This Is the Way Our Archive Grows

This winter, Cindy Courtier of Altadena, California was digitizing pictures to update the Wilson family history.  Cindy’s husband, Brian Wilson Courtier, and Kinsley resident, Sally Wilson Frame, are cousins and grandchildren of Rose Penelope “Nellie” Maxey Wilson and George E. Wilson. 

            Mrs. Courtier wondered if the library would like a copy of the updated history which is well-written and interesting to read even if you are not related.  She also offered a scanned picture of the Wilson children in costume from the 1912 production of “Midsummer’s Night Dream”.  Of course, we wanted both as that is how our archive grows.  I sent the picture on to Dr. William Wolfgang who continues his research of Charles Edwards and community theaters.   

Jerome (Sally Frame’s father), Lawrence, Fred, Ruth and Bob Wilson in costume for 1912 production of “A Midsummer’s Night Dream”.  Picture taken at the fish pond beside the Edwards house, 324 E. Fourth St.

            Mrs. Courtier also mentioned that another descendant, Hal Maxey, had a picture of the George T. Maxey family moving to Kinsley in a covered wagon in 1886.  Hal Maxey is the great grandson of George Taylor Maxey and Clara (Burnaugh) Maxey.  She contacted him and he subsequently sent a scan of the picture to me.  What a family treasure to have this rare picture of their ancestors on their arduous journey west.

Picture taken near Hutchinson in 1886 of the Maxey family on their way to Kinsley in covered wagon.  L to R:  George T. Maxey (father), Rose Penelope “Nellie” Maxey, Lura Belle, Clara (mother) holding son Thomas, Edith, Lydia Jane and Charles Robert.

The picture shows George T. with his wife Clara and their six children beside their wagon near Hutchinson.  Twelve-year-old Nellie Maxey is standing beside her father with their dog who also walked from Illinois to Kansas.  They had left on October 1 and arrived in Kinsley on Nov. 7, 1886.

            On the way, George T. had traded one of their old horses for the mule in the picture.  As they began to trek the last nine miles to their claim, the mule lay down and died one-mile south of Kinsley.  They had to go back to Kinsley and buy another mule to reach their new home in Brown Township.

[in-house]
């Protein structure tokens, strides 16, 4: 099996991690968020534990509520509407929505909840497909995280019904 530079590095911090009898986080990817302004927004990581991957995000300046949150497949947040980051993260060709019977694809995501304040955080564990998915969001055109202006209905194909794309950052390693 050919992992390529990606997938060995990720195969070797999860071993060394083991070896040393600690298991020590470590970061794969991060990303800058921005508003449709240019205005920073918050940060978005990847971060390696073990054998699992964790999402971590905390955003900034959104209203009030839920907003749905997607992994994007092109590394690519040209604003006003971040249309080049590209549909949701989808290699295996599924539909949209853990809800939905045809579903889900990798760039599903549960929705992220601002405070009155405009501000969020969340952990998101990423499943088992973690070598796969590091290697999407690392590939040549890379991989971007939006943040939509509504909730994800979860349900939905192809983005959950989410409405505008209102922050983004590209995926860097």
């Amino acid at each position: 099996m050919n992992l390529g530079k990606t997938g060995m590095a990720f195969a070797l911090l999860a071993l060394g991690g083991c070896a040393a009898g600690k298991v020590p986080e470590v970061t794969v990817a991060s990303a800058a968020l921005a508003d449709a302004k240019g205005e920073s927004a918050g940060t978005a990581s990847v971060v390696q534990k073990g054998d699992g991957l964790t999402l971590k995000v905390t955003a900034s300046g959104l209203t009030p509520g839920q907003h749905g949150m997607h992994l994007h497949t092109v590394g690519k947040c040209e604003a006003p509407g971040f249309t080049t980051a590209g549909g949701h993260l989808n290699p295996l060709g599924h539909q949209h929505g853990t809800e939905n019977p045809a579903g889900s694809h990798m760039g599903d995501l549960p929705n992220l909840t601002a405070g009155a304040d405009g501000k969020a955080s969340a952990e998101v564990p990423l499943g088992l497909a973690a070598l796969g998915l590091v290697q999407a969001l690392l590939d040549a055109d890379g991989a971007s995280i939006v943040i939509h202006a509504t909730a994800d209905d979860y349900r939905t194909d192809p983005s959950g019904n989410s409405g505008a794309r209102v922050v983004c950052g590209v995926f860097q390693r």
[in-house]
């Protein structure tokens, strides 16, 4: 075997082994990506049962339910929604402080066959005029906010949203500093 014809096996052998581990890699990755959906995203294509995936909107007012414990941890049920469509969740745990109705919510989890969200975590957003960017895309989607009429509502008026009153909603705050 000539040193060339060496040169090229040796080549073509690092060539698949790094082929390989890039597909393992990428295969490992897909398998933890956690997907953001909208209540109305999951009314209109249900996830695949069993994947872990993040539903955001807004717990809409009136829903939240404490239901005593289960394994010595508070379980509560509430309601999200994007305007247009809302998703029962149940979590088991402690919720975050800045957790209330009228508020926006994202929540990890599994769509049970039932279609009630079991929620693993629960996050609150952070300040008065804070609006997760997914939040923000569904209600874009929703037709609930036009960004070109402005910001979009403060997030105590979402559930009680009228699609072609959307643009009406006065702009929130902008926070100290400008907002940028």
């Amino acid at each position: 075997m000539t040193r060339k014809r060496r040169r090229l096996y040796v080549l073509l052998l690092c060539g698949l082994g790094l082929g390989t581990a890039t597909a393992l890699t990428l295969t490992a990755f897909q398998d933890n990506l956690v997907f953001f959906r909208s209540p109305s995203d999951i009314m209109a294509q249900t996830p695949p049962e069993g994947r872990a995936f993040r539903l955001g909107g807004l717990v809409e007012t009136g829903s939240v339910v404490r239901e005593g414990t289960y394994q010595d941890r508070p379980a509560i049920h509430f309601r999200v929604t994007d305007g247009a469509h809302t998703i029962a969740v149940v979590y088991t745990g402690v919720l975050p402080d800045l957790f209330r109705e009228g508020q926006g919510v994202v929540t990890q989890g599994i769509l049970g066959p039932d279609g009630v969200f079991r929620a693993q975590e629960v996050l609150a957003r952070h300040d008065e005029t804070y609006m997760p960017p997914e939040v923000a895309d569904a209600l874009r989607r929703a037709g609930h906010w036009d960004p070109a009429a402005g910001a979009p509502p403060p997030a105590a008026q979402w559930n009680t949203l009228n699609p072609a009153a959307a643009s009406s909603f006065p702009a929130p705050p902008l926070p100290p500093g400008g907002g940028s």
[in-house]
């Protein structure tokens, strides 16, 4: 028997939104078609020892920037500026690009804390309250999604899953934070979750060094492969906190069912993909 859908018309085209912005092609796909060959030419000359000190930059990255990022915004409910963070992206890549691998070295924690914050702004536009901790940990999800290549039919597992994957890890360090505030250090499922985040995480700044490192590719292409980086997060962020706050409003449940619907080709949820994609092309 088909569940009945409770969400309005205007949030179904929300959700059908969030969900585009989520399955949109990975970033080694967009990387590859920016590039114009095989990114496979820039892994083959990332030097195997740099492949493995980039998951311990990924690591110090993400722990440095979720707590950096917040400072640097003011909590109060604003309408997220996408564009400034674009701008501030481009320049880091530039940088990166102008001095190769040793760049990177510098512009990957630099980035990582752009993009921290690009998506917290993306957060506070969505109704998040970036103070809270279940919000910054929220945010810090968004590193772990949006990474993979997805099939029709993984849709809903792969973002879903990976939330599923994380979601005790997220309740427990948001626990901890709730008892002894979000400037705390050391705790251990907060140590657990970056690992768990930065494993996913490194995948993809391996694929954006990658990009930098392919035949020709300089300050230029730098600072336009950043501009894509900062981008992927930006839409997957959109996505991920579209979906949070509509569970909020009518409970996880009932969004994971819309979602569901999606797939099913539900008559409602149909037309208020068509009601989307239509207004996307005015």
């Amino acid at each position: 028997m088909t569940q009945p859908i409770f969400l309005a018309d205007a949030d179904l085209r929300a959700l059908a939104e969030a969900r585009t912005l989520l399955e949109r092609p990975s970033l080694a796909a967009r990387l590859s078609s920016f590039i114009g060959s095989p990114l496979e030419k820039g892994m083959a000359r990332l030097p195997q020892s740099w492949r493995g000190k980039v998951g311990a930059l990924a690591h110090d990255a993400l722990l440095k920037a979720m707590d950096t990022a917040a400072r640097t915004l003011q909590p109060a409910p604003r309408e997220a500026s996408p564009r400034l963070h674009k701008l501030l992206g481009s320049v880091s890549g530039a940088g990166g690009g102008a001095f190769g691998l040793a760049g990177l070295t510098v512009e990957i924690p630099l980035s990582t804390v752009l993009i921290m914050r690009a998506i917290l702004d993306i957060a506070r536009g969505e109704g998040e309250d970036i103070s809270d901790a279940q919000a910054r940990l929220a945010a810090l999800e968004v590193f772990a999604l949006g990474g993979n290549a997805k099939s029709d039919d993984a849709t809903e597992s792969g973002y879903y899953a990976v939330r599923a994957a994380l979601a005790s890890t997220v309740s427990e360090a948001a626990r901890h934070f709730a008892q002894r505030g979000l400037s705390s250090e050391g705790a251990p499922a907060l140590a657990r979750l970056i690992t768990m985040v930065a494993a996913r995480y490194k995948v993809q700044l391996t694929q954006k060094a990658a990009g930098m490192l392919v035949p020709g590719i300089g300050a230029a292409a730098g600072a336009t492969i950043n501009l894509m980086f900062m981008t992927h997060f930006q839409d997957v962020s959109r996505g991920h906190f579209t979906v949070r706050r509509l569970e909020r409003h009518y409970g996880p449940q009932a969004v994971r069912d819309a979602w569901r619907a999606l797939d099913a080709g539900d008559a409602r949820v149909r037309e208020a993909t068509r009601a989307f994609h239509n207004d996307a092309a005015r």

The Maxeys would soon move to a place 2 miles west of Kinsley and have three more sons, Harvey (Hal’s grandfather) Oscar and Jessie.  George T. would die at age 57 in April, 1909.  Clara would marry Jacob Rapp in Oct. 1910. All are buried in Hillside Cemetery.

Maxey Family.  Front row, L to R:  Nell (Rose Penelope) Maxey (aka Nellie Wilson and Sally Frame’s grandmother), George Taylor Maxey (father), Clara Maxey (mother), Charlie Maxey.  Back Row, L to R: Oscar Maxey, Lura Maxey, Harvey Maxey (Hal Maxey’s grandfather), Jessie Maxey, Edith Maxey, Tom Maxey, Lydia Maxey.

    On March 26, 1958, when Nellie was 83, the Congregational Ladies Society narrated a skit, “This is Your Life… Nellie Wilson: A Portrayal of the Kansas Life of Nellie Maxey Wilson,” written by Helen Buxton and Nell Lewis Woods. The script was printed in the Kinsley Mercury on April 24, 1958 and is available to read at the library.  Wouldn’t it be fun if the Frame women recreated the skit at an event at the library this coming summer.

            After Hal Maxey sent the wagon picture, he generously wrote: “I did look thru your internet site, and I found it easy to use and obviously shows the work already put into it.  It was easy for me to find my family members when I took a quick look and will definitely return when I get back to it.” 

            On his recommendation, I invite you to also discover all the genealogy and local history resources on the Kinsley Library website.

            And remember, you have stories that happened yesterday or before that we would love to add to our archive.